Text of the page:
Multiple herbicide resistance in barnyardgrass prompts red flag warning

• By Vicky Boyd,
Editor •

jason norsworthy, rice flatsedge

University of Arkansas Weed Scientist Jason Norsworthy said reduced rates of Loyant herbicide are very effective at controlling rice flatsedge, even those populations resistant to ALS herbicides. But resistance to Loyant has been found in at least one Arkansas population of barnyardgrass.

A grassy weed with resistance to multiple herbicides poses as big – if not a bigger – challenge to Arkansas rice growers than herbicide-resistant Palmer amaranth does to soybean and cotton producers.

That was the sobering outlook University of Arkansas Weed Scientist Jason Norsworthy presented about herbicide-resistant barnyardgrass during the recent University of Arkansas Rice Field Day in Stuttgart.

“The moral is all about overlapping residual herbicides,” he said. “We’re not using enough Bolero. We have to start integrating more herbicides into this system.”

In addition to weed management, the annual half-day event at the Rice Research and Experiment Station featured six other tour stops. Among the topics covered were variety and hybrid development, drones in agriculture, irrigation management, soil fertility, furrow-irrigated rice and soybean breeding.

A grassy ‘super weed’

The cause for Norsworthy’s red flag warning are scattered barnyardgrass populations resistant to propanil, Facet, Newpath and now – Loyant herbicide.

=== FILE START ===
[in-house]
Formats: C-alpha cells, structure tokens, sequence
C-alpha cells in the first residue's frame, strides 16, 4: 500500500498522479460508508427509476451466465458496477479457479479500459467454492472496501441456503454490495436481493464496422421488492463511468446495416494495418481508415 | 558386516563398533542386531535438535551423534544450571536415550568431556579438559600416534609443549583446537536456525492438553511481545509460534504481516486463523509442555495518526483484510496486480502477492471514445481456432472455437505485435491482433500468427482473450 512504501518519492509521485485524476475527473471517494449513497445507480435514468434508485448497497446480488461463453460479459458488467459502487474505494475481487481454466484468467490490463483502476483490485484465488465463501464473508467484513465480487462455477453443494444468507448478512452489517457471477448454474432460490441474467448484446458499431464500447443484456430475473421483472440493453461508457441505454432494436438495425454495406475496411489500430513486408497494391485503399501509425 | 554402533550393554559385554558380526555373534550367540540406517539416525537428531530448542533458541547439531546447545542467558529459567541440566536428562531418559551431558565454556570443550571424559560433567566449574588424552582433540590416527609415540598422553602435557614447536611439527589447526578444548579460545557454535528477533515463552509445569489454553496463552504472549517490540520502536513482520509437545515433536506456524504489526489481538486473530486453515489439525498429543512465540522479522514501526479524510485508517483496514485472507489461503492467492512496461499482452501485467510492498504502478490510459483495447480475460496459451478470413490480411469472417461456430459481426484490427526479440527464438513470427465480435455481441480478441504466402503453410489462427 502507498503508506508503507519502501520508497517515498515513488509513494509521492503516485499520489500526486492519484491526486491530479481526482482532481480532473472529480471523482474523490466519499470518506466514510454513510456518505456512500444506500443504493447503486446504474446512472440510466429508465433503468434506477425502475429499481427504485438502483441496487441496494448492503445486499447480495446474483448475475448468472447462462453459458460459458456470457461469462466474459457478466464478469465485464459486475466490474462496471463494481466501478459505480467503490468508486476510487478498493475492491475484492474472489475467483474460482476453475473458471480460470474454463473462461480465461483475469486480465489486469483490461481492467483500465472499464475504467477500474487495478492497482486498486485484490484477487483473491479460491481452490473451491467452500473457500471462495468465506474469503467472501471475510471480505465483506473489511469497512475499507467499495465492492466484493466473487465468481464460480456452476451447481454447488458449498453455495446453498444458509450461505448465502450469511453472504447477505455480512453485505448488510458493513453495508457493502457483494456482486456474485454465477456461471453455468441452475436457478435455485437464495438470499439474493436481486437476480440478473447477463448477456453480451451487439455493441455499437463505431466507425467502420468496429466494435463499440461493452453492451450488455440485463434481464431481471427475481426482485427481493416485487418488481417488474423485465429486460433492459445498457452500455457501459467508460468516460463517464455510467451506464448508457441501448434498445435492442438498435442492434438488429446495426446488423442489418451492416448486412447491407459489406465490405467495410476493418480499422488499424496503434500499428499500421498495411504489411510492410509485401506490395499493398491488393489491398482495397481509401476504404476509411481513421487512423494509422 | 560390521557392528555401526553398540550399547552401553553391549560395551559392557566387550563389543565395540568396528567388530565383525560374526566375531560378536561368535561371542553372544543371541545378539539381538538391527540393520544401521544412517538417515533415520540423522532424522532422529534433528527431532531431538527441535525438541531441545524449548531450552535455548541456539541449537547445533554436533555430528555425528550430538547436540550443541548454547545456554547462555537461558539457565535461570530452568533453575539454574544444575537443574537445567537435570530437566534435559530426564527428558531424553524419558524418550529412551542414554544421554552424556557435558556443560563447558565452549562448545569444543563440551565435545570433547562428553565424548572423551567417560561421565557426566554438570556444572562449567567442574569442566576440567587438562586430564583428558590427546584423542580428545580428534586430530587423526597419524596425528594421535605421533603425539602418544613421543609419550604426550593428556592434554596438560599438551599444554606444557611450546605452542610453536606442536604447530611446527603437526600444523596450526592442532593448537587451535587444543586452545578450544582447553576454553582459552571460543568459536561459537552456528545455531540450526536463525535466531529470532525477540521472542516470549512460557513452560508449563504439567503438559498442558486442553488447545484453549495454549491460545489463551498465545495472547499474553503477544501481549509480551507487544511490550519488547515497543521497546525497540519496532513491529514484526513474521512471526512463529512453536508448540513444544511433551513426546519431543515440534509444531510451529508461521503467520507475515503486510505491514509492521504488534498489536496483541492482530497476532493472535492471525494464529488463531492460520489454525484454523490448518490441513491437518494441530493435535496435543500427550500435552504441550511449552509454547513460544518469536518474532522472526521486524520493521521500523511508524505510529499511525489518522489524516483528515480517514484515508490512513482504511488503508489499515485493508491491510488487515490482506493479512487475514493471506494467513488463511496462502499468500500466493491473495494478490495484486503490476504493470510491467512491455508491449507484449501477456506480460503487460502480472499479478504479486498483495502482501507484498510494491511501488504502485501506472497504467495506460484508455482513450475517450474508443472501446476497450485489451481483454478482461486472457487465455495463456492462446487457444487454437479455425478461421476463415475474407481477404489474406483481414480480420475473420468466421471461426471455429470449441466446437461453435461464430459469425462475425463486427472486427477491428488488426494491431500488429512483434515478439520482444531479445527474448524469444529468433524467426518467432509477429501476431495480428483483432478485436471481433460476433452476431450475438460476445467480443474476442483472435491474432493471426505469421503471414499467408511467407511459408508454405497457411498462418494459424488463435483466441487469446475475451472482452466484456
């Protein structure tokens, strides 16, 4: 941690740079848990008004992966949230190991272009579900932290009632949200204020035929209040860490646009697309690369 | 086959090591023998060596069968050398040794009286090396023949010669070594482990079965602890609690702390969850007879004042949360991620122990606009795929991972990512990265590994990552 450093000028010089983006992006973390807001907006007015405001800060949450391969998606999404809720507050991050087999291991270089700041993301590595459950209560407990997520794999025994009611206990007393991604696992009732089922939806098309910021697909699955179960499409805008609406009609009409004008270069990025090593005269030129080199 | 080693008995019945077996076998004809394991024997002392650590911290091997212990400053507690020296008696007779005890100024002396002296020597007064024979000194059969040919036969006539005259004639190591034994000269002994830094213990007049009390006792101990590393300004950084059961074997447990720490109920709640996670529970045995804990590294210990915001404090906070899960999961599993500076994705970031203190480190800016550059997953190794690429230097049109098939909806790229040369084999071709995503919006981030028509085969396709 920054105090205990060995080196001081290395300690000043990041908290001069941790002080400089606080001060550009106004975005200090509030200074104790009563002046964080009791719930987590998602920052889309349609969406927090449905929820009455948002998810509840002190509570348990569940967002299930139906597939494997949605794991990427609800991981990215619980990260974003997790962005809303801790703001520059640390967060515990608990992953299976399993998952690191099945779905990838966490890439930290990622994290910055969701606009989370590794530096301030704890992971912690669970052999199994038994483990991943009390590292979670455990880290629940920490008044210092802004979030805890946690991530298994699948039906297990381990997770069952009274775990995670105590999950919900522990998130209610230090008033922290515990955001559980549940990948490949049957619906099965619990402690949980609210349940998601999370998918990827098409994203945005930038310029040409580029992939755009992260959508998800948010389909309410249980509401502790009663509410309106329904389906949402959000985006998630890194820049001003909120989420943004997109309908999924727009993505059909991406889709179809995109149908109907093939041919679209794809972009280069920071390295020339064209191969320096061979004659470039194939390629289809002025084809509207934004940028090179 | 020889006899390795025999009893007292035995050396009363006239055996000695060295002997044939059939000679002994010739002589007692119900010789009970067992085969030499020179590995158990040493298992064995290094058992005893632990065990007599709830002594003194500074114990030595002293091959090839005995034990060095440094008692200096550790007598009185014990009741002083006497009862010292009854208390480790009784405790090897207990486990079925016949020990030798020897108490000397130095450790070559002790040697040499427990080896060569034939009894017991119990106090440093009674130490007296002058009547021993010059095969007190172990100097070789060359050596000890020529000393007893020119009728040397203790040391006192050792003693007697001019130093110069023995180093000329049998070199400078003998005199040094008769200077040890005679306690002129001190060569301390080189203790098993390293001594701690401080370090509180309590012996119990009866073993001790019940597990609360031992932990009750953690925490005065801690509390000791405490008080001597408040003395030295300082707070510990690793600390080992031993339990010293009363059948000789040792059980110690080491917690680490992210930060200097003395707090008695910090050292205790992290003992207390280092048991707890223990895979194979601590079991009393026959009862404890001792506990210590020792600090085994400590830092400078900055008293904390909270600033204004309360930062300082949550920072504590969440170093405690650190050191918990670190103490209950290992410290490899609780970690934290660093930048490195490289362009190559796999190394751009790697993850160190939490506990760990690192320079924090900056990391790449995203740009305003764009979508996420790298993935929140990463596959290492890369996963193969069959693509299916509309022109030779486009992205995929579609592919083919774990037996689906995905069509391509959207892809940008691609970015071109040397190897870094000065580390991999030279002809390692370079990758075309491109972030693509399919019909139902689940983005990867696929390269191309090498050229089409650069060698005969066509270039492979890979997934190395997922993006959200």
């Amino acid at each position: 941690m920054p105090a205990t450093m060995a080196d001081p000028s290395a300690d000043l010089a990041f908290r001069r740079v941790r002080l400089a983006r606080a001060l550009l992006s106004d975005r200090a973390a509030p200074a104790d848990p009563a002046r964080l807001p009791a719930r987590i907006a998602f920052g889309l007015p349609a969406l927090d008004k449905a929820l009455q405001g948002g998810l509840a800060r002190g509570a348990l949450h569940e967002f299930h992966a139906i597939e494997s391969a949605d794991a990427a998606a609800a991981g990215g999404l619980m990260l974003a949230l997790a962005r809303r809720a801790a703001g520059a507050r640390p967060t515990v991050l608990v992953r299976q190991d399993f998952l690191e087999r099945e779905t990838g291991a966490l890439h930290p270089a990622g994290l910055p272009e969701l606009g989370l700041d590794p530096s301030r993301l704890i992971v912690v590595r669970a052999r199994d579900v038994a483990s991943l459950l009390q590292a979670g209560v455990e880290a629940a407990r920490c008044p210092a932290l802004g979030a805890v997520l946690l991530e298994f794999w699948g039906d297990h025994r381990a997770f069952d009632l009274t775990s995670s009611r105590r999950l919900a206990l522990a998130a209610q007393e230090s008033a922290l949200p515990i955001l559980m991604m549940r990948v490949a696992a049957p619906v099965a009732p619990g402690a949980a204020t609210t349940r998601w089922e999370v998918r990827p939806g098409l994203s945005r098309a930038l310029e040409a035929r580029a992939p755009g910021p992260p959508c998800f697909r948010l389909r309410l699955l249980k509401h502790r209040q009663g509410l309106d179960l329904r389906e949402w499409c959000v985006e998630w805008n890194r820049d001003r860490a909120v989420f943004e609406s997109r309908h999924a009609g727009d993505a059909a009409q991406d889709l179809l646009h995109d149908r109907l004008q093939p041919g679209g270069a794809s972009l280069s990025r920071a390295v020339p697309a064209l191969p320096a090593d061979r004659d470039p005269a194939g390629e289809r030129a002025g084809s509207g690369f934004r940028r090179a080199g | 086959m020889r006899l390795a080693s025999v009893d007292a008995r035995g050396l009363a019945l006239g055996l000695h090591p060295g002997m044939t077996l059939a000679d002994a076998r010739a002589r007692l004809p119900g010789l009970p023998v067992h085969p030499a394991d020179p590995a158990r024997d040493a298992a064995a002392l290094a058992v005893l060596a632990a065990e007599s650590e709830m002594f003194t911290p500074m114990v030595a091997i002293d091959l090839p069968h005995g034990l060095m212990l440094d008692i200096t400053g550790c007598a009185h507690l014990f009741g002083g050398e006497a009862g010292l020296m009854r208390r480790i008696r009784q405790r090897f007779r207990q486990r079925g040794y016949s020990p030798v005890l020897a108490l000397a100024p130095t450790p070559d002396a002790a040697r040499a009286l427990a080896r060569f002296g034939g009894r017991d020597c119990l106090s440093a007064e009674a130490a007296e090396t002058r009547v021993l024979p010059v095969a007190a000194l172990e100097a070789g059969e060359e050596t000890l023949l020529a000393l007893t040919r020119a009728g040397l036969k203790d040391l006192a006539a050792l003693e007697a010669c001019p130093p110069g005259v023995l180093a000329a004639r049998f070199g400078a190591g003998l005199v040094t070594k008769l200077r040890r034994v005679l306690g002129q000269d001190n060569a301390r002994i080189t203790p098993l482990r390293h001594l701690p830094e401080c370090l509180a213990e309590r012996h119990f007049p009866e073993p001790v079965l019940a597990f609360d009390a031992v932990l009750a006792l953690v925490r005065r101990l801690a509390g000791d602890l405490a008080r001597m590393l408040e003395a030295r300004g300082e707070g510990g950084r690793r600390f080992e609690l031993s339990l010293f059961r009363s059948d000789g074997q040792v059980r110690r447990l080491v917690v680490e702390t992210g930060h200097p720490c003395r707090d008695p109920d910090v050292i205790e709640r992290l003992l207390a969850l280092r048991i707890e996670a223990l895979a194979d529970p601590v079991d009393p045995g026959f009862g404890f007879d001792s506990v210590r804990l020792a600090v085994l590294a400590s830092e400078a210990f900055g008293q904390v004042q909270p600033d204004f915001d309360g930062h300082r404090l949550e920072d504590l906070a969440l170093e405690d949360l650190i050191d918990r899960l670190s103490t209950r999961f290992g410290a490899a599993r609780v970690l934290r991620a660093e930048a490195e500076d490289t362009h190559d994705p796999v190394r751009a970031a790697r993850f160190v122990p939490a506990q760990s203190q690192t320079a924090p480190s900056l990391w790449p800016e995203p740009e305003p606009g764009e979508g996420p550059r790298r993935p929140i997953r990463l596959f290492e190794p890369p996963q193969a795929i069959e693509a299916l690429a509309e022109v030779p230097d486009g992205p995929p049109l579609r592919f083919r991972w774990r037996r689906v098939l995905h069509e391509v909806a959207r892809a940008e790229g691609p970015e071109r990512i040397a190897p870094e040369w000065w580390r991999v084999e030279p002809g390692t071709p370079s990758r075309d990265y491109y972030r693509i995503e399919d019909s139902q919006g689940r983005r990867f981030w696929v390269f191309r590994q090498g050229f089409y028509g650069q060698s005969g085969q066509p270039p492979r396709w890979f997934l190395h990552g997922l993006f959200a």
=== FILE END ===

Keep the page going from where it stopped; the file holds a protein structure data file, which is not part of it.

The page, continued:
Each year, Norsworthy conducts screenings on weeds propagated from seeds sent in by county agents from herbicide failures. In 2018, he received barnyardgrass samples from several problem fields, including one identified as No. 169.

“We were surprised and concerned about what we saw in the greenhouse, but that’s in the greenhouse,” he said about No. 169.

Norsworthy then planted samples in open-field plots at Stuttgart from 15 different barnyardgrass populations submitted during 2018 as well as known herbicide-susceptible populations from previous years. Individual applications of propanil, Facet, Newpath and Loyant were made on four-leaf barnyardgrass.

Some of the populations were controlled by the individual herbicides, but No. 169 stood out.

“We didn’t do a lot with propanil,” Norsworthy said. “We had no response to Facet. We had no response to Newpath, and there was no response to Loyant. I’m not standing here telling you we have widespread resistance throughout the state to Loyant.

“I think it’s an herbicide we can still use on barnyardgrass, but there are some acres that we’ll not be able to control with propanil, Facet, Newpath or Loyant.”

Still on the list of effect barnyardgrass controls are Provisia and Clincher, he said.

As a result, Norsworthy recommended growers use Command (clomazone) on every acre as a preplant, and he’d also like to see more Bolero (thiobencarb) used as a residual.

The goal is to take out the barnyardgrass when it’s easier to control before emergence.

“The moral of the story is if you’re after barnyardgrass, I’d recommend everyone try to kill it before it comes up,” he said. “It’s just like Palmer pigweed in soybeans or cotton because if it does come up, you’re going to have a very tough time trying to kill it.”

If you suspect herbicide resistance in an Arkansas field, contact your county agent to collect samples and submit them to Norsworthy for screening.

The deadline for submissions is Nov. 1, and he said he’d have results back to the county agents by late January or early February in time for growers to make preplant herbicide decisions.